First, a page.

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What is a dead zone?

May 3, 2022  By American Society of Agronomy (ASA), Crop Science Society of America (CSSA), Soil Science Society of America (SSSA)

Dead Zones are an area with no living beings. When a dead zone occurs within a waterbody, that zone has no aquatic life. Dead zones can be found around the world. They are a problem for coastal waters, bays, and lakes. The Soil Science Society of America’s (SSSA) May 1st Soils Matter blog reviews dead zones and practices that are reducing their size.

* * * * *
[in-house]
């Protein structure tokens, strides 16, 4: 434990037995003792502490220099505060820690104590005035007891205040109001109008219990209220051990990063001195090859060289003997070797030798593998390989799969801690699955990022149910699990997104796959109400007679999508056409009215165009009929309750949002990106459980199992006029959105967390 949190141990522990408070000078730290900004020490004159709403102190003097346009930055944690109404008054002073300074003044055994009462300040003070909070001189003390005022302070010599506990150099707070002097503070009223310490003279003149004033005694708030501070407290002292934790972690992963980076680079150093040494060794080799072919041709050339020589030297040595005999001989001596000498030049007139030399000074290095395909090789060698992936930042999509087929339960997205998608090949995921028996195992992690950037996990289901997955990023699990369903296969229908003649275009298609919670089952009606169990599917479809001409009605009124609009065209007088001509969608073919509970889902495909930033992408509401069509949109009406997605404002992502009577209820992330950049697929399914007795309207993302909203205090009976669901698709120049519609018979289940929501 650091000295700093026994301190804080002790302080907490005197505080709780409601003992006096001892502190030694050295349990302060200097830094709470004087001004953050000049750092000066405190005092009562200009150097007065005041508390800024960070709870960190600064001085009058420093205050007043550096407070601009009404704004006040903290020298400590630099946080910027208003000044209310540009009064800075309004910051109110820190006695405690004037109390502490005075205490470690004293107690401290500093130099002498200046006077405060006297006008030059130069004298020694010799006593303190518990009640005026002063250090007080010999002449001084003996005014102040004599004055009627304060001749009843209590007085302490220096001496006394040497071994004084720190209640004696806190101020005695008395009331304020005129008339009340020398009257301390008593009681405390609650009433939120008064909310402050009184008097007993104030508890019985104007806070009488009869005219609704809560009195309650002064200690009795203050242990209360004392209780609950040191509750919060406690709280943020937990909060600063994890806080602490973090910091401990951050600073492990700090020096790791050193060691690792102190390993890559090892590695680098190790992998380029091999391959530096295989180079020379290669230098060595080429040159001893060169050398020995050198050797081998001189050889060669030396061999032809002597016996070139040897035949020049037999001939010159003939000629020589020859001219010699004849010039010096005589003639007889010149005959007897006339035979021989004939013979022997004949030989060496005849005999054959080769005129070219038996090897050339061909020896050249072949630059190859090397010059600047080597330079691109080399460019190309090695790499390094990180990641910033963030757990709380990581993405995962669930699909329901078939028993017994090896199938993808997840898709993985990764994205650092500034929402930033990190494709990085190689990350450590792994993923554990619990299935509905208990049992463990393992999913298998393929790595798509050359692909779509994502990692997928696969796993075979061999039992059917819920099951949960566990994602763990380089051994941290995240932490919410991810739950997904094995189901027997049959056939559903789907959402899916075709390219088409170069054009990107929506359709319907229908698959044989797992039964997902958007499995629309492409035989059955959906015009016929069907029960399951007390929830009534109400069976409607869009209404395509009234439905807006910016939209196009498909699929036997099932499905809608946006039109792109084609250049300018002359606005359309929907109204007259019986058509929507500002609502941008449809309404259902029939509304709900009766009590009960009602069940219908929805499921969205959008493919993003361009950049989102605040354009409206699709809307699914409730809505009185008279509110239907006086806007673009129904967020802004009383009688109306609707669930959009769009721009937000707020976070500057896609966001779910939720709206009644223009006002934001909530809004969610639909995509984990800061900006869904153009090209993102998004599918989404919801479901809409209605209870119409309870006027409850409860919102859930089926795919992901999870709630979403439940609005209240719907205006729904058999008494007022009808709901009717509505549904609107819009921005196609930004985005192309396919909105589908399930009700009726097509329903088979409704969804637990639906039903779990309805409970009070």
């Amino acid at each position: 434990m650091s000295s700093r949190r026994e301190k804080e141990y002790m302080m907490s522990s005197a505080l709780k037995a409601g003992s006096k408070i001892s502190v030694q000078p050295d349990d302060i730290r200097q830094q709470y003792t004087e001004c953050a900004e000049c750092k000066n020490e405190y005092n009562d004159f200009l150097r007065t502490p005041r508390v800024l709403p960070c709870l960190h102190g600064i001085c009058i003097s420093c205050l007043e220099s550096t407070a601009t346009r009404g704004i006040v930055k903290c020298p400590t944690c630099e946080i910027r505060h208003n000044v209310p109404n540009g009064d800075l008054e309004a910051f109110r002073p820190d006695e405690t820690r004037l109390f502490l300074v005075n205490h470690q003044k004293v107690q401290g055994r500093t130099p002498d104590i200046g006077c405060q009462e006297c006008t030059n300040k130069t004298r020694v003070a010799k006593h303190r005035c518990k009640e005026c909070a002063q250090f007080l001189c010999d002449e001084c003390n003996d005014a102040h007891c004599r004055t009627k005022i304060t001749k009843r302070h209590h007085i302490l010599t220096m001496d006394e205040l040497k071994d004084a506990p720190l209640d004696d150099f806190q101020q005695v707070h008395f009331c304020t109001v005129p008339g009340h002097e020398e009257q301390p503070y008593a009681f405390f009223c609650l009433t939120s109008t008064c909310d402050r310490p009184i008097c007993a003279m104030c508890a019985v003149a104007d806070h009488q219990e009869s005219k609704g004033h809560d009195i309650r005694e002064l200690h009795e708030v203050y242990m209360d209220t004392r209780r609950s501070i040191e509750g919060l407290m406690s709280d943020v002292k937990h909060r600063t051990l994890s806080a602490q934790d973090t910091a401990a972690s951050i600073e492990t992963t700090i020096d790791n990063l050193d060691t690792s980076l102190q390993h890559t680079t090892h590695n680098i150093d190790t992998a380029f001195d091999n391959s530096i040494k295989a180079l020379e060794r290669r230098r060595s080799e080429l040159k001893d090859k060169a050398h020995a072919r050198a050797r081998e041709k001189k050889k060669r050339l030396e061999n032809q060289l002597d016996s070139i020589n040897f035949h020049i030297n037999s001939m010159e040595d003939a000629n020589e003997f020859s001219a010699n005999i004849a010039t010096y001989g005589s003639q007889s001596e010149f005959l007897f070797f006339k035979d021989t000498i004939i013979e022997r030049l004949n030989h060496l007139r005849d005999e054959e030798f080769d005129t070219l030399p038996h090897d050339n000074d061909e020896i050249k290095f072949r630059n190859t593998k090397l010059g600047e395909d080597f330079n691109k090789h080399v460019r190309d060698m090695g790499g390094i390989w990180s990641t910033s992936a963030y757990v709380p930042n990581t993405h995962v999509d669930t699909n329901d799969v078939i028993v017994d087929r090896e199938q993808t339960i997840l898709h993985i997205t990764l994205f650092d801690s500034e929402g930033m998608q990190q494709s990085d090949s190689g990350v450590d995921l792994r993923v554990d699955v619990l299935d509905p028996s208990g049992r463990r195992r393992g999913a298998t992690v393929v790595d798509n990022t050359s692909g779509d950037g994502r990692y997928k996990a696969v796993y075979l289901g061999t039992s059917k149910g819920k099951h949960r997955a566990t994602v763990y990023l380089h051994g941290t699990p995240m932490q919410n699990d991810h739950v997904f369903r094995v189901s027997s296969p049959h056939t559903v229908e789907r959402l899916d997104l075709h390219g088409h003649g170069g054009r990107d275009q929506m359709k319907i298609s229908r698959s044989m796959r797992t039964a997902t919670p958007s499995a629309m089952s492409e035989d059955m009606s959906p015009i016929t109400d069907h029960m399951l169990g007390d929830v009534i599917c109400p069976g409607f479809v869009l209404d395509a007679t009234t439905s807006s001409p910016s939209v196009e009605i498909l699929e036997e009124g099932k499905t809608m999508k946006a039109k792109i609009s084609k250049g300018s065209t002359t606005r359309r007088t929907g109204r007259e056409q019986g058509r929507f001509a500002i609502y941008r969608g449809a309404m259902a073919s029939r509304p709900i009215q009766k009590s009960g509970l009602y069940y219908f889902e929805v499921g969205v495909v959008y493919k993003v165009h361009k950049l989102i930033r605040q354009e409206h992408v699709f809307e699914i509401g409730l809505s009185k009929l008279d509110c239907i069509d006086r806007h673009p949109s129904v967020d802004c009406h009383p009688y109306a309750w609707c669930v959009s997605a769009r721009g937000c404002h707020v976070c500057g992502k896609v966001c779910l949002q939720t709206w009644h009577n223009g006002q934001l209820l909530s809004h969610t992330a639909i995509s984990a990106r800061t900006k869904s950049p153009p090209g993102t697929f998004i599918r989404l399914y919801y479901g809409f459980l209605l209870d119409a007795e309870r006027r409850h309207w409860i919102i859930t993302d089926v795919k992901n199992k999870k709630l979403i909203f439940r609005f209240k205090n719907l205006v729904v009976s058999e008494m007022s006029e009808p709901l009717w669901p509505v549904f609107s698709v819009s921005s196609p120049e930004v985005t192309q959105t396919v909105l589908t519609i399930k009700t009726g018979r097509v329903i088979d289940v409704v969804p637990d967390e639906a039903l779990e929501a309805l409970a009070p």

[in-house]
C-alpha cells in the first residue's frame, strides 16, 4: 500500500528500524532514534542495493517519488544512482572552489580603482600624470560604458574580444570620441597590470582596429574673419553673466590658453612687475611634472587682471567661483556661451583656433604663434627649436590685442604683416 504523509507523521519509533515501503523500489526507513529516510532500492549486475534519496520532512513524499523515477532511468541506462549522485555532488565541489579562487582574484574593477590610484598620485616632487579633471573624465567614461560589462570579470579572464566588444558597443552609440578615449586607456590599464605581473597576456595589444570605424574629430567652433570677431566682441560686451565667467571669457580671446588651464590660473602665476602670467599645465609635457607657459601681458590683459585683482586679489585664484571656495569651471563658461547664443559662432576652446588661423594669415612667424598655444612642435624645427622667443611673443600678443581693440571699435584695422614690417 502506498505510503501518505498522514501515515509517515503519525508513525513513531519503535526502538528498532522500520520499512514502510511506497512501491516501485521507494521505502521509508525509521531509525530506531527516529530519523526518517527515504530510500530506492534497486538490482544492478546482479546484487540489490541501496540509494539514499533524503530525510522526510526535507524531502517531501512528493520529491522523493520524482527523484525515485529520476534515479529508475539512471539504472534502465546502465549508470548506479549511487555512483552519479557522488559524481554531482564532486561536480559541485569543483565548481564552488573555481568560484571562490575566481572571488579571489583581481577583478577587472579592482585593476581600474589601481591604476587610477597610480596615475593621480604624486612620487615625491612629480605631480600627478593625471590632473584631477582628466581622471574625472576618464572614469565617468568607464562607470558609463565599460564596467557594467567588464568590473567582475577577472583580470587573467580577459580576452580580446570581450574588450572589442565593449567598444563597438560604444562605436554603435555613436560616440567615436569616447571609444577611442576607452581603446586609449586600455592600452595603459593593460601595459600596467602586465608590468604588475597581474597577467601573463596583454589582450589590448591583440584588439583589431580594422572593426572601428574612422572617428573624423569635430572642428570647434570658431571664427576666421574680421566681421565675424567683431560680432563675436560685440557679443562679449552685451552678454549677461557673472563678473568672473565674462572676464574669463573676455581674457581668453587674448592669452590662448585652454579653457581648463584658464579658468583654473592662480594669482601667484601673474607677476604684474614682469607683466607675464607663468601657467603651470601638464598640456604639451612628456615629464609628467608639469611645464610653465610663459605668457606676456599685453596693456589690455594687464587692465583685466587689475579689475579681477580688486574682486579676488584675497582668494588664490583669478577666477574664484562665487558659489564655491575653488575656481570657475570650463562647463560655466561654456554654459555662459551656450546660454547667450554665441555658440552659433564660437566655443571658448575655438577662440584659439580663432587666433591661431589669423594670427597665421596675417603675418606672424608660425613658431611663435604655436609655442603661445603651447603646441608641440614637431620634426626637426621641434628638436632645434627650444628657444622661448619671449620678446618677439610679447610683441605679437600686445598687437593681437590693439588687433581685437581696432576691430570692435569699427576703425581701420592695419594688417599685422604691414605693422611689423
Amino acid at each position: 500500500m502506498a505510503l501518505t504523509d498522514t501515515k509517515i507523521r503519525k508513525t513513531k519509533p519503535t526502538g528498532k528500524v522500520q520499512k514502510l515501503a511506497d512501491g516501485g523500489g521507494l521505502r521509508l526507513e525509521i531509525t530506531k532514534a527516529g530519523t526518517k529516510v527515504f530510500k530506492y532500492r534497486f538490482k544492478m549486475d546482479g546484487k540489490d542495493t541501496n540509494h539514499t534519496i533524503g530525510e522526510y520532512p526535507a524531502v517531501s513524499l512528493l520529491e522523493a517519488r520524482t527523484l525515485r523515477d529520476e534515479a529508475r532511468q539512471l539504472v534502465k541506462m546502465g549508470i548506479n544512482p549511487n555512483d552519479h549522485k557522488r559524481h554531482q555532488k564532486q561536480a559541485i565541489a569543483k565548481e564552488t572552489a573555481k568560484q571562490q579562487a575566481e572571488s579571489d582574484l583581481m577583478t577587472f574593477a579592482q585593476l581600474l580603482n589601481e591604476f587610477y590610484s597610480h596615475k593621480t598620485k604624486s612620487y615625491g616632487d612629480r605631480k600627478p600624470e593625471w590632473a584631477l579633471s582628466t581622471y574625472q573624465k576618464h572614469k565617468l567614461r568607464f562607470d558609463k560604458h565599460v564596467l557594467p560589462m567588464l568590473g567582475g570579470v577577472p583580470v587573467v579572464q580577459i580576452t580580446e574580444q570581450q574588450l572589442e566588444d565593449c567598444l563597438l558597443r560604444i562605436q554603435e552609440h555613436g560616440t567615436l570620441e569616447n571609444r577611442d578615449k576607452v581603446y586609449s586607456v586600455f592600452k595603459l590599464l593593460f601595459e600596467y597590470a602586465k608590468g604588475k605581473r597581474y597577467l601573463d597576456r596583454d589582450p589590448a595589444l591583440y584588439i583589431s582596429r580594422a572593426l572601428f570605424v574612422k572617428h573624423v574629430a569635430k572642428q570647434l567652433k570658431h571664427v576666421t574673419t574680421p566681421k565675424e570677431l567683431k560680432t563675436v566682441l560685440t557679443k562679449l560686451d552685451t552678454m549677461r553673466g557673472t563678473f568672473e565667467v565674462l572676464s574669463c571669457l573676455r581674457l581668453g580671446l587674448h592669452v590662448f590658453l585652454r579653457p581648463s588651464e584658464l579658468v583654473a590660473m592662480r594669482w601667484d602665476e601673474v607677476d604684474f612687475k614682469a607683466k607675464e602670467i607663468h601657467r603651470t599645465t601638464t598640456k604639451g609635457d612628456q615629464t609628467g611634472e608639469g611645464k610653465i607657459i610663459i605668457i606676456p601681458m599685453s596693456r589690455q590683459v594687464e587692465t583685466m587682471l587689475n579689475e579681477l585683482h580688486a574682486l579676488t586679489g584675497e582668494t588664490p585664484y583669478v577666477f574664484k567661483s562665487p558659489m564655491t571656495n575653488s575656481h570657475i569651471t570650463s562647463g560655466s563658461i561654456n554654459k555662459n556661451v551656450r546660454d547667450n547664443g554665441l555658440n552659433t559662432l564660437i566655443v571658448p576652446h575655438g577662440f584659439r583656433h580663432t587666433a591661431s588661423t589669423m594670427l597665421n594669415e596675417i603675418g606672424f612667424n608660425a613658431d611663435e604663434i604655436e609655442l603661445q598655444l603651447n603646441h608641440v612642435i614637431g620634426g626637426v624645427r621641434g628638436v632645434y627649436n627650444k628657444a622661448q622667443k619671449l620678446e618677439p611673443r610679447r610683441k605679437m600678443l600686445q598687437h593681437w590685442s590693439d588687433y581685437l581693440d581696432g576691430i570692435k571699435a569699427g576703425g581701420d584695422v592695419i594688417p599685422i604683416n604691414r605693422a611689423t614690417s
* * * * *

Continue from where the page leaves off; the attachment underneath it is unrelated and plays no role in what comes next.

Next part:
According to blogger Janith Chandrasoma, Dead Zones are typically caused by excess nutrients in the water, such as nitrogen and phosphorus. These nutrients cause an overgrowth of algae in a short period, commonly called “algae bloom.” As these microscopic “plants” grow, they consume oxygen in the water. And their multiplying population blocks sunlight for underwater plants. In addition, when the algae die, they sink to the bottom. As they decompose, more oxygen is consumed. | READ MORE

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